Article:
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Airplane Foil Arrangement
A foil system in which the main foil assembly is located forward of the vehicle's center of gravity and whose main foil area (lifting surface) represents the major portion (65% or more) of the total foil lifting area. The remaining foil area is provided by a smaller foil located aft of the center of gravity.
Air Stabilized Foil
A lifting foil that uses controlled ventilation of air to modulate lift for achieving craft stability and control.
The measure of the ratio of a foil's span to its chord. It is defined as span2 / total foil area.
Base Ventilated Foil
(1) A system of forced ventilation designed to overcome the reduction in lift/drag ratio of a foil at supercavitating speeds. Air is fed continuously to the upper surface of the foil, unwetting the surface and preventing the formation of critical areas of decreased pressure. Alternatively, the air may be fed into the cavity formed behind a square trailing edge. (2) Air or water jet is used to provide side force forward of the center of gravity of the craft to assist in maneuvering. Thrust vector can be varied.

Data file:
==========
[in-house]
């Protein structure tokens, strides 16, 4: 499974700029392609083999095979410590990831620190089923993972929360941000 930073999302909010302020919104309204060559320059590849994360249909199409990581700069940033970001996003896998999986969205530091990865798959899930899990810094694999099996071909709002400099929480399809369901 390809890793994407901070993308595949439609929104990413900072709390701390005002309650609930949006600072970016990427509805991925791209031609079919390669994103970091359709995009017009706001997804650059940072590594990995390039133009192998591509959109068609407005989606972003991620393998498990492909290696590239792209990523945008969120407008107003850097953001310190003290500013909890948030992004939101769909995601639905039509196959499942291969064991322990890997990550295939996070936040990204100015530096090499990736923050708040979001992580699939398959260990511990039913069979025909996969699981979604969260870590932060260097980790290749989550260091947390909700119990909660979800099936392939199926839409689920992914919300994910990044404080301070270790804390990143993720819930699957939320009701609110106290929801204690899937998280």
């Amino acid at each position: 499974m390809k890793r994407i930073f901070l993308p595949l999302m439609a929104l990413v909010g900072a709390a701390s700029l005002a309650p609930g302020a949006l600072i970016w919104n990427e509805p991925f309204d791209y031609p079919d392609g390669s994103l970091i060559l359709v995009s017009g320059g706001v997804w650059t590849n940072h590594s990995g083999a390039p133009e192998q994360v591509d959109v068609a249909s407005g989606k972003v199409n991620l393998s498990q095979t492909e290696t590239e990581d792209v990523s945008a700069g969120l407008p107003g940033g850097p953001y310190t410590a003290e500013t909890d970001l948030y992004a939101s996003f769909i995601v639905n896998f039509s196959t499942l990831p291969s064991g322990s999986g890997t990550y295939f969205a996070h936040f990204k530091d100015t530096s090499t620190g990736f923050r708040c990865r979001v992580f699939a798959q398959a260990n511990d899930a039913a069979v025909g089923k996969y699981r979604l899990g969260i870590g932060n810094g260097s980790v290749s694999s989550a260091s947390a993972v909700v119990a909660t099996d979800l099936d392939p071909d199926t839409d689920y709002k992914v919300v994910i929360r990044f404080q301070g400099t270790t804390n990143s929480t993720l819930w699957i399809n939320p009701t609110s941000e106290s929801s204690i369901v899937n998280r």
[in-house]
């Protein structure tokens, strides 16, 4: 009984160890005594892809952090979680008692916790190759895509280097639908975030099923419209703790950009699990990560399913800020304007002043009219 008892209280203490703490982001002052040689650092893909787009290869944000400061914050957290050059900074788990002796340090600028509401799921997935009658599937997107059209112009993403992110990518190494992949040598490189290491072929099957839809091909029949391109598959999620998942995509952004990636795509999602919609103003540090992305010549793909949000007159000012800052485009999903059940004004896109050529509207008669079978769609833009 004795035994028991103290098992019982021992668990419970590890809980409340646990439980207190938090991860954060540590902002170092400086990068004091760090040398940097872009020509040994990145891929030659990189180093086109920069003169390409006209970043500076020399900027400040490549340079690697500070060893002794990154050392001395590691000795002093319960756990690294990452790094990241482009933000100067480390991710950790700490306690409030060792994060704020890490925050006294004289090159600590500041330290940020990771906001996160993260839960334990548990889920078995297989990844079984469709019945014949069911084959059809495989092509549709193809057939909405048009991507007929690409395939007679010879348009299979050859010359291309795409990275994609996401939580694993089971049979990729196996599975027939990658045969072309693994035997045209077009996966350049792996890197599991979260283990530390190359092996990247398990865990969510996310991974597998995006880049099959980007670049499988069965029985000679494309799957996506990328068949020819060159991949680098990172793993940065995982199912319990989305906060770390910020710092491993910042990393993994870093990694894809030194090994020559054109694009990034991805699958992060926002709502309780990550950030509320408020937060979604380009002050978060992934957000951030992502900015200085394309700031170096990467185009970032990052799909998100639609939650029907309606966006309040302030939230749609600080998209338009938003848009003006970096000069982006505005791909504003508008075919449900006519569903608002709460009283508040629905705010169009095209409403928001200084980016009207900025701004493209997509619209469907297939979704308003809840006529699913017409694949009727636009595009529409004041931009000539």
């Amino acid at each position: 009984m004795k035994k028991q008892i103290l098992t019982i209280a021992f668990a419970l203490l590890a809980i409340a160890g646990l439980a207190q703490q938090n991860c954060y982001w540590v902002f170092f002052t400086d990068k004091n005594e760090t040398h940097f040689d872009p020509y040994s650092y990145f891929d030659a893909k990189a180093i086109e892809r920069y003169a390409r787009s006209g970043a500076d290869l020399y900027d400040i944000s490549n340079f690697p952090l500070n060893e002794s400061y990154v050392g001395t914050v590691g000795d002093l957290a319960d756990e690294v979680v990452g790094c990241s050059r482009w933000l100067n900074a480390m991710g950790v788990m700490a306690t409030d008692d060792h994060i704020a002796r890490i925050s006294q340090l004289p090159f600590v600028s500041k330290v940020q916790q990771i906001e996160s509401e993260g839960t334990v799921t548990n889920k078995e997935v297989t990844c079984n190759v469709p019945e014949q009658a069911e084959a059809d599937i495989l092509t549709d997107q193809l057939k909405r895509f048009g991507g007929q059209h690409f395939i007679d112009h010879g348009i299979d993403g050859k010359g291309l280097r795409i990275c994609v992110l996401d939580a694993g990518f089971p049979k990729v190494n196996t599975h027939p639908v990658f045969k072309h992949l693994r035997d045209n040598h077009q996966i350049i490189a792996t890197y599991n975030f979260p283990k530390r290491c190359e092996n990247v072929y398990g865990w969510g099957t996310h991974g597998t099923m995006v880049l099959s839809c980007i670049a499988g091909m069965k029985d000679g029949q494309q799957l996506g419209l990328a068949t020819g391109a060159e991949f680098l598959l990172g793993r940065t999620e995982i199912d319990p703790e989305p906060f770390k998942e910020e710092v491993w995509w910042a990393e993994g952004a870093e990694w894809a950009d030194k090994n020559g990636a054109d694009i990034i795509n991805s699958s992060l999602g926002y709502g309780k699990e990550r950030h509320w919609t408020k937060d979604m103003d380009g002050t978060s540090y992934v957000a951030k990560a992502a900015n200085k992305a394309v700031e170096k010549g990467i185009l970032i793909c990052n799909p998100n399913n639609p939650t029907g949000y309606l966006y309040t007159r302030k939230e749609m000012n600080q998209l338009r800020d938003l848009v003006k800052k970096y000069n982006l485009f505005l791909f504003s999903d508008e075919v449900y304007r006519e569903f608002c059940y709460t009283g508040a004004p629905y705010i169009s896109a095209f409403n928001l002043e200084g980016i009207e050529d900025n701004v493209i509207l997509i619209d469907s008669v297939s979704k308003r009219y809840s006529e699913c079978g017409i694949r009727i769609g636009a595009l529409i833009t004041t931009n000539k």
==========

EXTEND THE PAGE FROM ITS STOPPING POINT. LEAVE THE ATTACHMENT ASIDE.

The approximate range of a craft based upon the average values of propulsion efficiency, specific fuel consumption, the ratio of initial-to-final gross weight, and assuming a constant life-to-drag ratio. Named after L. Brequet, who first suggested the simplified formula applied to airplanes.
The unwetting of a foil with resultant loss of lift due to the foil coming near to or penetrating the air-water interface.
A low-aspect-ratio foil, inclined at something like 45 degrees, and mounted on an outrigger. When it's to windward, the Bruce foil produces a downward lift due to the leeway of the sailboat, and a positive lift when the foil is to leeward - both are stabilizing.
Canard Foil Arrangement